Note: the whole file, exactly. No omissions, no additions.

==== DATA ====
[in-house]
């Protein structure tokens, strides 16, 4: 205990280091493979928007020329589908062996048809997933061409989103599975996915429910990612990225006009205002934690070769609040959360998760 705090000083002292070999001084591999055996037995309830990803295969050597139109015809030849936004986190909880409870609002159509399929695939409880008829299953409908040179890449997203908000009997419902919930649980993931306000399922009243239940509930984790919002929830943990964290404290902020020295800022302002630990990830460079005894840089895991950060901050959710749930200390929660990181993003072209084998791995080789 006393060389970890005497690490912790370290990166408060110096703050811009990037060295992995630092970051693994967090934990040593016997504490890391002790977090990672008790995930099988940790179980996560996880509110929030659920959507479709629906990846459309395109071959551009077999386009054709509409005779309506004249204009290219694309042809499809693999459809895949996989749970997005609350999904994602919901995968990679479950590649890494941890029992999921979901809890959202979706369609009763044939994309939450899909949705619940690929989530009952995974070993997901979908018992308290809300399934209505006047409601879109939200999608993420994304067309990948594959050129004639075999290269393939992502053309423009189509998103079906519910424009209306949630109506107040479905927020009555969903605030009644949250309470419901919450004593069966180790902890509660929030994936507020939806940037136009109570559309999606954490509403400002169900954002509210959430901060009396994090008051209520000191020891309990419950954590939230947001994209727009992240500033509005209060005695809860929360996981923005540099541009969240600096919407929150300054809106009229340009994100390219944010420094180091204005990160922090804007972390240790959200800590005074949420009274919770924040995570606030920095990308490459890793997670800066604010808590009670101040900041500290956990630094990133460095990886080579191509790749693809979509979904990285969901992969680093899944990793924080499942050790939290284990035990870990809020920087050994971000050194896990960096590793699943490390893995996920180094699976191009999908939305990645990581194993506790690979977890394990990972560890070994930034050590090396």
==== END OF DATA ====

[in-house]
């Protein structure tokens, strides 16, 4: 205990280091493979928007020329589908062996048809997933061409989103599975996915429910990612990225006009205002934690070769609040959360998760 705090000083002292070999001084591999055996037995309830990803295969050597139109015809030849936004986190909880409870609002159509399929695939409880008829299953409908040179890449997203908000009997419902919930649980993931306000399922009243239940509930984790919002929830943990964290404290902020020295800022302002630990990830460079005894840089895991950060901050959710749930200390929660990181993003072209084998791995080789 006393060389970890005497690490912790370290990166408060110096703050811009990037060295992995630092970051693994967090934990040593016997504490890391002790977090990672008790995930099988940790179980996560996880509110929030659920959507479709629906990846459309395109071959551009077999386009054709509409005779309506004249204009290219694309042809499809693999459809895949996989749970997005609350999904994602919901995968990679479950590649890494941890029992999921979901809890959202979706369609009763044939994309939450899909949705619940690929989530009952995974070993997901979908018992308290809300399934209505006047409601879109939200999608993420994304067309990948594959050129004639075999290269393939992502053309423009189509998103079906519910424009209306949630109506107040479905927020009555969903605030009644949250309470419901919450004593069966180790902890509660929030994936507020939806940037136009109570559309999606954490509403400002169900954002509210959430901060009396994090008051209520000191020891309990419950954590939230947001994209727009992240500033509005209060005695809860929360996981923005540099541009969240600096919407929150300054809106009229340009994100390219944010420094180091204005990160922090804007972390240790959200800590005074949420009274919770924040995570606030920095990308490459890793997670800066604010808590009670101040900041500290956990630094990133460095990886080579191509790749693809979509979904990285969901992969680093899944990793924080499942050790939290284990035990870990809020920087050994971000050194896990960096590793699943490390893995996920180094699976191009999908939305990645990581194993506790690979977890394990990972560890070994930034050590090396």